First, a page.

The Labour leader has been on a media charm offensive since his election in April. But would a Murdoch endorsement be worth it?
Very few headlines have gripped media observers as much as ‘THE SUN BACKS BLAIR’ in 1997. The Sun’s support for Labour throughout Tony Blair’s premiership has led to endless questions about the hold that newspapers have over their readers or whether political mercenaries like Rupert Murdoch simply back a winning horse.
While Keir Starmer has succeeded in raising his own public profile and ratings, Labour as a party still finds itself trailing the Conservatives in the polls. When Labour was endorsed by The Sun in March 1997, the party already held a 28% polling lead. Should Starmer find himself in a similar position in 2024, would an endorsement from the tabloid be useful heading into an election?
Even if the paper is not as powerful as it was, most communications personnel would argue that ‘any support is worth it’. Although its circulation has more than halved, The Sun is still the best-selling newspaper in the country, bought by 1.2m people a day.
Murdoch’s backing would prove most useful in Scotland. Ever since The Sun moved back to Conservative support at the 2010 election, its Scottish sister paper has been an unequivocal ally of the SNP. Labour cannot win in Westminster without picking up seats North of the border and, if SNP polling remains at around 50%, then Starmer may become more exasperated as to how to make inroads into the Scottish electorate.
This is where the argument for The Sun’s support ends. The hardest resistance to a Murdoch pact would come from within Starmer’s own party and cabinet. Ed Miliband would surely express the same reservations that Neil Kinnock expressed to Blair before 1997, after merciless and vitriolic campaigns on a very personal level torpedoed both of their chances of becoming Prime Minister. After the party was left red-faced during the Leveson Inquiry due to Blair’s ‘almost incestuous’ relationship with Murdoch, it became clear that his loyalties were malleable; party grandees such as Tessa Jowell and John Prescott were both victims of phone-hacking. A Labour MP and phone-hacking victim told me that “Too much mutual appreciation dents journalistic freedom and corrupts politics…I hope we’ve learnt our lesson”.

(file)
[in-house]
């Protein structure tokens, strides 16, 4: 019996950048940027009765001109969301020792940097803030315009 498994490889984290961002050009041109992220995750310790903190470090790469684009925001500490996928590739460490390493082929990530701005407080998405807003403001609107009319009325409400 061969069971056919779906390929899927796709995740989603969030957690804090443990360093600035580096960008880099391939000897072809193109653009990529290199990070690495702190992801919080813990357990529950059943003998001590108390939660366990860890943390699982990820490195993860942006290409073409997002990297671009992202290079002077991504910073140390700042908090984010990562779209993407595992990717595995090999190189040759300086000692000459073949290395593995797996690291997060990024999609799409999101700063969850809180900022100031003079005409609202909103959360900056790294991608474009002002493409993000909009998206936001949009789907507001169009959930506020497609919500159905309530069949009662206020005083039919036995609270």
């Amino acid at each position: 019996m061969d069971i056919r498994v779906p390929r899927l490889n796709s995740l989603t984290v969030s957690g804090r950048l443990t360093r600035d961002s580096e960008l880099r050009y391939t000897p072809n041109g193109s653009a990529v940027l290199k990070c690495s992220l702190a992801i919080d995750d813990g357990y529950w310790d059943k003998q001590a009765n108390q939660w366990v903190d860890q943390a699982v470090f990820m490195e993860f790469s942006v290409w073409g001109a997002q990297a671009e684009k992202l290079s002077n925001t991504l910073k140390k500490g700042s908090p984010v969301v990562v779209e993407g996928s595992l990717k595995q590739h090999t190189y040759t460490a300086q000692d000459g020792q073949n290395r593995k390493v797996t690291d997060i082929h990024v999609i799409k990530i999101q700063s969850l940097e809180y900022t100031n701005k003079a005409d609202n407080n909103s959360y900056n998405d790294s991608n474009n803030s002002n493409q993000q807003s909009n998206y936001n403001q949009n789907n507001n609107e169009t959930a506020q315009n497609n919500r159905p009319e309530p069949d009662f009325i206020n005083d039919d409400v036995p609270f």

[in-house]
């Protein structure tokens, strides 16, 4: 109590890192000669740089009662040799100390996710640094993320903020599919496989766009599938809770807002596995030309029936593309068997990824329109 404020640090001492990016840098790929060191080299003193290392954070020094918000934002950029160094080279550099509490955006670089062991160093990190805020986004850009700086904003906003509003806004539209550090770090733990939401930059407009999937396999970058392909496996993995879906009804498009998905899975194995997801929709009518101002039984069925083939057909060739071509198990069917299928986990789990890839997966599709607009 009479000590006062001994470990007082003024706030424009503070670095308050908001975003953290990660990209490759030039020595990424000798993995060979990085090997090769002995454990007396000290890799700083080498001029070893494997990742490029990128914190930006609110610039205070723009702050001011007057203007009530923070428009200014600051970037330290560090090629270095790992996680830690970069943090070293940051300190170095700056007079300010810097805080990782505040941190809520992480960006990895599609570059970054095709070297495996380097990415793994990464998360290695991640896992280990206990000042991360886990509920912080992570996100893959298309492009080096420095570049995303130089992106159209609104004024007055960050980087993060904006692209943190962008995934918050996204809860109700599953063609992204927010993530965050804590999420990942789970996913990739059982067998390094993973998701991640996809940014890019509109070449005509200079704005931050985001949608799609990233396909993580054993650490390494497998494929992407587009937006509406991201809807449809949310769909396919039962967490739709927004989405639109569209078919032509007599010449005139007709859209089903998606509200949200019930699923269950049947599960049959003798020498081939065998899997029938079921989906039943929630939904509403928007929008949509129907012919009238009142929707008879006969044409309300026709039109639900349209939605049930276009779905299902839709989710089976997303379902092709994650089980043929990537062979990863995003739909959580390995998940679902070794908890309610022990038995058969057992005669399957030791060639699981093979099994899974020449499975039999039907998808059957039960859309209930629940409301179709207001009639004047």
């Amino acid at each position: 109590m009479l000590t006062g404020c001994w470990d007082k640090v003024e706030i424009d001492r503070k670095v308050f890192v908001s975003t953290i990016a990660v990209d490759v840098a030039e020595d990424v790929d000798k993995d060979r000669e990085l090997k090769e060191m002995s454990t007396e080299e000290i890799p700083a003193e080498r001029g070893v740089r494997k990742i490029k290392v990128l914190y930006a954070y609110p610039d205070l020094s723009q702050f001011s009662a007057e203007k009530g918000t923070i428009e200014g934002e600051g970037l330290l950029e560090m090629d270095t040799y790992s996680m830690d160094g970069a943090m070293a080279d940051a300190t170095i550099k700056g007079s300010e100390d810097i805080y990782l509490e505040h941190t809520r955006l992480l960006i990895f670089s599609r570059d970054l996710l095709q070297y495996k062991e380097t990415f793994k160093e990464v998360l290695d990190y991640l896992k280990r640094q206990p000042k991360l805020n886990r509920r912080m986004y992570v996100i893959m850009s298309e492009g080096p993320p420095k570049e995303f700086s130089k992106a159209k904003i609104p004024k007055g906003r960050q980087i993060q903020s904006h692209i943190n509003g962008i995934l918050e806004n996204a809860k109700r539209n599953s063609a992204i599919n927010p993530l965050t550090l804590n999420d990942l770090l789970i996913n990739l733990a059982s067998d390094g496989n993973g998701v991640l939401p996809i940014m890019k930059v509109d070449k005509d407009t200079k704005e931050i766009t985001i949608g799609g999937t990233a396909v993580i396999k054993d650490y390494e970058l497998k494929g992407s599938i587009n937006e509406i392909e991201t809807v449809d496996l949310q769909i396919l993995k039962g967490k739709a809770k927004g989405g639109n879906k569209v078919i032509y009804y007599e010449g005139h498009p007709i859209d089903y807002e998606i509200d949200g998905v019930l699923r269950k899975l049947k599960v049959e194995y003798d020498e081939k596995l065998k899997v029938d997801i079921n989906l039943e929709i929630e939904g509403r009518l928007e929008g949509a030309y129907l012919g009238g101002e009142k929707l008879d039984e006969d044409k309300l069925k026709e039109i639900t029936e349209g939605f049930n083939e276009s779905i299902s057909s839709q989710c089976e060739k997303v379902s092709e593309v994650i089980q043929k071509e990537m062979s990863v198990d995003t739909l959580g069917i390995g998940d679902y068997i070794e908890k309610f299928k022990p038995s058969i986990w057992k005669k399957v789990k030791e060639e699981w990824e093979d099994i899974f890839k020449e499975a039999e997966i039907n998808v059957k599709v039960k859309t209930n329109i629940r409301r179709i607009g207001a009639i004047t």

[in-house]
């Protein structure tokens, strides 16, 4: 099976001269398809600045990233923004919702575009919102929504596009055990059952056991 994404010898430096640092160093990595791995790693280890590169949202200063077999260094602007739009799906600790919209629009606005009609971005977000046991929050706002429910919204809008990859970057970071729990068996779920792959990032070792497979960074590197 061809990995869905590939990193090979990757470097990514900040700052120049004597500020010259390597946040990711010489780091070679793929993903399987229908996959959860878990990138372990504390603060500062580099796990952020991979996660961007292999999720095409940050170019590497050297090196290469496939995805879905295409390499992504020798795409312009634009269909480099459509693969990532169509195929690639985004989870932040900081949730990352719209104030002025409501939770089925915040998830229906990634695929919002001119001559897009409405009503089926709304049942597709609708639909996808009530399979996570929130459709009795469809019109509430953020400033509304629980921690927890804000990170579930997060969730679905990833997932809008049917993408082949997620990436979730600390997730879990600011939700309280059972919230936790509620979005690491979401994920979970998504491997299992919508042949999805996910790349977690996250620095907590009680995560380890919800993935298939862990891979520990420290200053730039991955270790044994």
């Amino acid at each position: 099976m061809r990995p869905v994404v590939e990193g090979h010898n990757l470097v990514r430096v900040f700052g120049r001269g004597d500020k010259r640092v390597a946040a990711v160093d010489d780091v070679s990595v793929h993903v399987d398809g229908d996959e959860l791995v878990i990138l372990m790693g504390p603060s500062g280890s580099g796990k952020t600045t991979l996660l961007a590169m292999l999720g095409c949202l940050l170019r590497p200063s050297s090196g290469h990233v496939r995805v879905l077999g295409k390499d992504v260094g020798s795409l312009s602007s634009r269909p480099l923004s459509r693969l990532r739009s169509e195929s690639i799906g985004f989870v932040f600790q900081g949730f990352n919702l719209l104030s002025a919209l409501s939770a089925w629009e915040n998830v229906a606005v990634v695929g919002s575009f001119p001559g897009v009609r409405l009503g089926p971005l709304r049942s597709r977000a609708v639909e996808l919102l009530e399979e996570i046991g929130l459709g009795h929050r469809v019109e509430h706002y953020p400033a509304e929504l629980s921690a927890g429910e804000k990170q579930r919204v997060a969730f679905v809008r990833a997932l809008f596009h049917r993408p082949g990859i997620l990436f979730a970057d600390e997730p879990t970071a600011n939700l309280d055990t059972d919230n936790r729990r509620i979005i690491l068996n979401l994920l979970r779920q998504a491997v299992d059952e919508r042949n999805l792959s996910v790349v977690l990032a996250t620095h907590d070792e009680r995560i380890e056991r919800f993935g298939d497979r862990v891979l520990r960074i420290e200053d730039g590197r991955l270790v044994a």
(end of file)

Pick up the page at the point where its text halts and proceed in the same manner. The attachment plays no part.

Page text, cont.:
This raises the point that the price for Murdoch support is often not worth it. Not only do Murdoch’s relationships make his behemoth of an organisation even more influential in British politics and subsequently set press regulation back years, it is increasingly clear that Murdoch had far too much control over the Blair, Brown and Cameron governments.
The media landscape within the party has also changed since 1997. While the old voting coalition of Guardian and Mirror readers might not have completely disintegrated, Jeremy Corbyn’s leadership was marked by a particular scepticism of the ‘mainstream media’. If a substantial portion of the Labour membership are sceptical of the BBC then it is hard to see them warming to a pact with Murdoch-owned newspapers, especially The Sun.
Even the Tories themselves seem to have weakened from the grip that Rupert Murdoch had on the party in the Cameron era. Vote Leave’s use of data in 2016 revolutionised the way in which political parties communicate with the electorate. Dominic Cummings has cut out the need for broad policy support from tabloids and replaced it with a direct address to each individual voter. Given the party political implications of a Murdoch pact, an investment in data-driven voter communication might be more worthwhile in the long-run, especially given dwindling print circulation.
Starmer, like almost every Labour member and MP, would prefer to win an election without the support of The Sun. Declining readership and early polling shows that he is in a far better position to do it than Brown, Miliband or Corbyn before him. It also offers a positive vision for a politics unshackled by Murdoch’s influence and could lead to meaningful press regulation. Labour should go into 2024 with the impetus to challenge the paper, rather than fearing it.
Albie Mills is an Edinburgh-based support worker and Chair of the Young Scottish Fabians.
He tweets @albiealbiemills